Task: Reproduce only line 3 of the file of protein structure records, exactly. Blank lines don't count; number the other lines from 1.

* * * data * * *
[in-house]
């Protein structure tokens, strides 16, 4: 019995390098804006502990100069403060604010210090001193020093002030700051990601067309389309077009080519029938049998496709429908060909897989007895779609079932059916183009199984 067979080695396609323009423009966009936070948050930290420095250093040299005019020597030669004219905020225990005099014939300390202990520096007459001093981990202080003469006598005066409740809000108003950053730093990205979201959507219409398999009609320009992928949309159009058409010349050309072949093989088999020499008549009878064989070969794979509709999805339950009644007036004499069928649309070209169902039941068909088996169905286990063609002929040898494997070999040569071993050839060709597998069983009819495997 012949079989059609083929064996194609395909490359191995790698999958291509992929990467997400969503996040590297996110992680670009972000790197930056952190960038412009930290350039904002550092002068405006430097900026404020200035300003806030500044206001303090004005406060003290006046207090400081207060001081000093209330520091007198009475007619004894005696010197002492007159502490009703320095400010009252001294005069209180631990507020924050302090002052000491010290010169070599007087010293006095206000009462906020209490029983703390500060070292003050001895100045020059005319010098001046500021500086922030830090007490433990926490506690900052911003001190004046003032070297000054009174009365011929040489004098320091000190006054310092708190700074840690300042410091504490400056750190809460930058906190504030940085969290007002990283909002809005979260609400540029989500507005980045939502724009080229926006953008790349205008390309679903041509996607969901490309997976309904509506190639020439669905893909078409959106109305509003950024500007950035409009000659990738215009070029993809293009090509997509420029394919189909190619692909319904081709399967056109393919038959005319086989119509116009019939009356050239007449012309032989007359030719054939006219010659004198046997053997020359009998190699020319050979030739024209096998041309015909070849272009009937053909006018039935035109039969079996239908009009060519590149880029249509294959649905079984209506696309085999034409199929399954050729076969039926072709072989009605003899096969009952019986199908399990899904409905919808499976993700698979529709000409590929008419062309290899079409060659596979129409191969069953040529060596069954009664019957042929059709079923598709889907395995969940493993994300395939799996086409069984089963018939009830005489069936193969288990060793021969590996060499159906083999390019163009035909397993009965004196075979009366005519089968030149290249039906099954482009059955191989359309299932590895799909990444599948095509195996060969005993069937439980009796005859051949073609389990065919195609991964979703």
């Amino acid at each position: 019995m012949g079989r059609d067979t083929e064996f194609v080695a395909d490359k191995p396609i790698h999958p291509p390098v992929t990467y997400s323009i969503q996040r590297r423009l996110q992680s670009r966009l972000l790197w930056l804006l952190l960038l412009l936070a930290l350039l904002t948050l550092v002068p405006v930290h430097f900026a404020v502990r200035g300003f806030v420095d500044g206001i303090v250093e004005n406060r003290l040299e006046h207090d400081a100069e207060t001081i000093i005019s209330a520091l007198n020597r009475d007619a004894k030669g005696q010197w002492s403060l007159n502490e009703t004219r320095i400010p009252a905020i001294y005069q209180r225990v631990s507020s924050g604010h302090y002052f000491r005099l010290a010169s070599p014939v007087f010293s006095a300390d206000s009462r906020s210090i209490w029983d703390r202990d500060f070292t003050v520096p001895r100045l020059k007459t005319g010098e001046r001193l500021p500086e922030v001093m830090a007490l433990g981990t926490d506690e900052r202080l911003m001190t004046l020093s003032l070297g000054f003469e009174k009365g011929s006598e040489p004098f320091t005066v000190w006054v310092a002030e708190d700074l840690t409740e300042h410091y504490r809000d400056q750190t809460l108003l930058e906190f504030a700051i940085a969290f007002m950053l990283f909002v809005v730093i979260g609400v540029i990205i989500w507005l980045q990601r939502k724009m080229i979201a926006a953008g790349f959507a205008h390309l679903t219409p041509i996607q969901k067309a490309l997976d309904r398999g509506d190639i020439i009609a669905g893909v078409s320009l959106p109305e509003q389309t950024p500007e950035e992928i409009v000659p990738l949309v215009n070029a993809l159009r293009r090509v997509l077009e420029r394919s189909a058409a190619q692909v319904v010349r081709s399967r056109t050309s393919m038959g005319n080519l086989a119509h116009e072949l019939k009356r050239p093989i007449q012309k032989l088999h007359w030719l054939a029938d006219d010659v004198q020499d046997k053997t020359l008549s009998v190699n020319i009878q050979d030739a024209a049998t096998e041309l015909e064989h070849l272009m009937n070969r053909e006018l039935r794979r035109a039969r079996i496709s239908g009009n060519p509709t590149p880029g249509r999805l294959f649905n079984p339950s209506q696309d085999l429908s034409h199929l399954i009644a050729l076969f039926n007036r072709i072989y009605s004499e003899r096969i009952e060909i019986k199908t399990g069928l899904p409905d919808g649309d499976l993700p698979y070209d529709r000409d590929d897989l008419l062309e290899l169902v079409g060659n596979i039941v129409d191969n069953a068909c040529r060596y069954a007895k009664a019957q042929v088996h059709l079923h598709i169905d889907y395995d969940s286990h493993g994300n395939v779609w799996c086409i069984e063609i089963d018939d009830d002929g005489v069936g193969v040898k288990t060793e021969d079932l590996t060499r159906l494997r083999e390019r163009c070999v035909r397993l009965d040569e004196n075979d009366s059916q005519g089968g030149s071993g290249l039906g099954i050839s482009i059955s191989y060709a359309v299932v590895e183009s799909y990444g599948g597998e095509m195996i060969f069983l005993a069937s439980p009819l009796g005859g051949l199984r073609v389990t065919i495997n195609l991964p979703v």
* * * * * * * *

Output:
């Amino acid at each position: 019995m012949g079989r059609d067979t083929e064996f194609v080695a395909d490359k191995p396609i790698h999958p291509p390098v992929t990467y997400s323009i969503q996040r590297r423009l996110q992680s670009r966009l972000l790197w930056l804006l952190l960038l412009l936070a930290l350039l904002t948050l550092v002068p405006v930290h430097f900026a404020v502990r200035g300003f806030v420095d500044g206001i303090v250093e004005n406060r003290l040299e006046h207090d400081a100069e207060t001081i000093i005019s209330a520091l007198n020597r009475d007619a004894k030669g005696q010197w002492s403060l007159n502490e009703t004219r320095i400010p009252a905020i001294y005069q209180r225990v631990s507020s924050g604010h302090y002052f000491r005099l010290a010169s070599p014939v007087f010293s006095a300390d206000s009462r906020s210090i209490w029983d703390r202990d500060f070292t003050v520096p001895r100045l020059k007459t005319g010098e001046r001193l500021p500086e922030v001093m830090a007490l433990g981990t926490d506690e900052r202080l911003m001190t004046l020093s003032l070297g000054f003469e009174k009365g011929s006598e040489p004098f320091t005066v000190w006054v310092a002030e708190d700074l840690t409740e300042h410091y504490r809000d400056q750190t809460l108003l930058e906190f504030a700051i940085a969290f007002m950053l990283f909002v809005v730093i979260g609400v540029i990205i989500w507005l980045q990601r939502k724009m080229i979201a926006a953008g790349f959507a205008h390309l679903t219409p041509i996607q969901k067309a490309l997976d309904r398999g509506d190639i020439i009609a669905g893909v078409s320009l959106p109305e509003q389309t950024p500007e950035e992928i409009v000659p990738l949309v215009n070029a993809l159009r293009r090509v997509l077009e420029r394919s189909a058409a190619q692909v319904v010349r081709s399967r056109t050309s393919m038959g005319n080519l086989a119509h116009e072949l019939k009356r050239p093989i007449q012309k032989l088999h007359w030719l054939a029938d006219d010659v004198q020499d046997k053997t020359l008549s009998v190699n020319i009878q050979d030739a024209a049998t096998e041309l015909e064989h070849l272009m009937n070969r053909e006018l039935r794979r035109a039969r079996i496709s239908g009009n060519p509709t590149p880029g249509r999805l294959f649905n079984p339950s209506q696309d085999l429908s034409h199929l399954i009644a050729l076969f039926n007036r072709i072989y009605s004499e003899r096969i009952e060909i019986k199908t399990g069928l899904p409905d919808g649309d499976l993700p698979y070209d529709r000409d590929d897989l008419l062309e290899l169902v079409g060659n596979i039941v129409d191969n069953a068909c040529r060596y069954a007895k009664a019957q042929v088996h059709l079923h598709i169905d889907y395995d969940s286990h493993g994300n395939v779609w799996c086409i069984e063609i089963d018939d009830d002929g005489v069936g193969v040898k288990t060793e021969d079932l590996t060499r159906l494997r083999e390019r163009c070999v035909r397993l009965d040569e004196n075979d009366s059916q005519g089968g030149s071993g290249l039906g099954i050839s482009i059955s191989y060709a359309v299932v590895e183009s799909y990444g599948g597998e095509m195996i060969f069983l005993a069937s439980p009819l009796g005859g051949l199984r073609v389990t065919i495997n195609l991964p979703v």